Title: The Coldest Girl In Coldtown
Author: Holly Black
Length: 419 pages
Publisher: Little Brown & Co.
Rating: 2 Stars
Tana lives in a world where walled cities called Coldtowns exist. In them, quarantined monsters and humans mingle in a decadently bloody mix of predator and prey. The only problem is, once you pass through Coldtown’s gates, you can never leave.
One morning, after a perfectly ordinary party, Tana wakes up surrounded by corpses. The only other survivors of this massacre are her exasperatingly endearing ex-boyfriend, infected and on the edge, and a mysterious boy burdened with a terrible secret. Shaken and determined, Tana enters a race against the clock to save the three of them the only way she knows how: by going straight to the wicked, opulent heart of Coldtown itself.
The Coldest Girl in Coldtown is a wholly original story of rage and revenge, of guilt and horror, and of love and loathing from bestselling and acclaimed author Holly Black. -Goodreads
This book a another sad example of a good premise gone horribly wrong. The Coldest Girl in Coldtown, has all the dysfunction, drama, sexy vamp action, and character diversity to make a most readable book...in most cases.
Unfortunately, this instance is not one of those.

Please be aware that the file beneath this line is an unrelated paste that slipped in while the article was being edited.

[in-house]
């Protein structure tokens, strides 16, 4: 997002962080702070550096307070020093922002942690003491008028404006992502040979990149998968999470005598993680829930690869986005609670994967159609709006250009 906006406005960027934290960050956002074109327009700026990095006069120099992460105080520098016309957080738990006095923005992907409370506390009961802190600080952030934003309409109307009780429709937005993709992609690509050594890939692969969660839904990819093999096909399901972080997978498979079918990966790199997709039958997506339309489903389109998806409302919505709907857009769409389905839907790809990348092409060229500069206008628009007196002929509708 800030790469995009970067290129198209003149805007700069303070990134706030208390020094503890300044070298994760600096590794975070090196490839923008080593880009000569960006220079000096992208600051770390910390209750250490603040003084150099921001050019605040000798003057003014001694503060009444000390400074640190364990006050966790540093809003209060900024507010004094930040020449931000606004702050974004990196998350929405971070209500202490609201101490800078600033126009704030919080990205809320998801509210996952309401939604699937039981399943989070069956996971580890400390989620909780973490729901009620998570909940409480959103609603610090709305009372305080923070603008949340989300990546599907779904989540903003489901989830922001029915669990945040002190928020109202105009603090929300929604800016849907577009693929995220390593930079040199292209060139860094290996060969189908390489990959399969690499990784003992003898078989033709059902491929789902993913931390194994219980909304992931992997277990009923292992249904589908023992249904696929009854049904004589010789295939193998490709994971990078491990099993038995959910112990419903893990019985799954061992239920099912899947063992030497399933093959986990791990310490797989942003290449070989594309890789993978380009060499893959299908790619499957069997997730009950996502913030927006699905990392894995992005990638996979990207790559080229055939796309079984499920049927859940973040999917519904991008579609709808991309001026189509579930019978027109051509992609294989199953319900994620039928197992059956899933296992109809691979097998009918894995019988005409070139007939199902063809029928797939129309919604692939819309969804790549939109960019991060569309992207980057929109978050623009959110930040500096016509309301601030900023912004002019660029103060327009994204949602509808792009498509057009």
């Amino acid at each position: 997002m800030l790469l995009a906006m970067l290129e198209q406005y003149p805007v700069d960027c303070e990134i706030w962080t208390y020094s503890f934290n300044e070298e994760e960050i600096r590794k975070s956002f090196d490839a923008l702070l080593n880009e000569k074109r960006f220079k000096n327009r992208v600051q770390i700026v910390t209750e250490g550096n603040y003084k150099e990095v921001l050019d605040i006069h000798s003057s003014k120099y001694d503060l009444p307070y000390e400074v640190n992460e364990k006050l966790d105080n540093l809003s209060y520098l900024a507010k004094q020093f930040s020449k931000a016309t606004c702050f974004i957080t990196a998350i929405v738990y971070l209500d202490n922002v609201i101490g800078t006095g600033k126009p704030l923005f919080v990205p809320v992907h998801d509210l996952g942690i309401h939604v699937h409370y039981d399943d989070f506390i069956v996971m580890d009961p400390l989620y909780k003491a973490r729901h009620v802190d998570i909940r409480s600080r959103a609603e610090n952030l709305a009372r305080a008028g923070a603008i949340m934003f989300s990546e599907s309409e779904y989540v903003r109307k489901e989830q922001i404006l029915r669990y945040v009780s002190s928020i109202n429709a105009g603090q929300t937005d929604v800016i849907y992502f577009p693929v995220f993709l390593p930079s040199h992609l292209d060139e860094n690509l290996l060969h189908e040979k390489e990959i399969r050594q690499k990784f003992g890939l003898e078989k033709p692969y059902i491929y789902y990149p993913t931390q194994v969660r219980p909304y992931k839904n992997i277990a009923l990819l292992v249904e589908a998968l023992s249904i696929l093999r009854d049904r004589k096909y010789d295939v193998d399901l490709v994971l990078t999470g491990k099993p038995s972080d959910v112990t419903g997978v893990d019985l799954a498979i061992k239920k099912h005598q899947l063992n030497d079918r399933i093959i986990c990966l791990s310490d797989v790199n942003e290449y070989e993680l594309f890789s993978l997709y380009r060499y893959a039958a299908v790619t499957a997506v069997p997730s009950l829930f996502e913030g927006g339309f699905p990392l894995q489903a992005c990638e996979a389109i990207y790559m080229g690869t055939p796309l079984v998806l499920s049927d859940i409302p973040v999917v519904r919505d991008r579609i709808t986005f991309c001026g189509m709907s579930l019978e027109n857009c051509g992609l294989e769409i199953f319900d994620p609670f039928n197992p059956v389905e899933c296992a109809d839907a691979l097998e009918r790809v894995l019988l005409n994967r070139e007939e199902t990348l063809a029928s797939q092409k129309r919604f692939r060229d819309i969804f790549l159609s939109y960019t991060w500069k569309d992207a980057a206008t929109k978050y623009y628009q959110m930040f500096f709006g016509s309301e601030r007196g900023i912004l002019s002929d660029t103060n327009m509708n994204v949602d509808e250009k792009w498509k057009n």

Have a seat. It's going to be a long list.
Tana, the codependent protagonist. There wouldn't be a story at all if it were not for the fact that Tana can NEVER SAY NO to Adain, her way ex boyfriend, who she seems to have to save from himself every 5 minutes.
Aidan, the bisexual, wanna-be bad boy, dumb as a box of rocks, victim of EVERYTHING!
While Miss Black's attempt at cultural diversity is greatly appreciated, the portrayal of Aidan as a brainless tease who is willing to bed any and everything that moves; does a great disservice to the effort of promoting positive GBLT leads in YA.
The writing. While there is no denying that this story is well written; the fact remains that it is simply to long. Simple settings are described into minutia and dialog is peppered with flowery, overly verbose phrasing.
The story told here has been told before, and recently. Does The Immortal Rules by Julie Kagawa ring any bells?
The only difference here being that Julie's protagonist had valid reasons for being in the Vampire City and the plot made sense.
If you are a fan of long stories about emotionally immature teens, suffering from a curable virus that causes vampirism, who get into totally nonsensical situations for no good reason.
This is the read for you.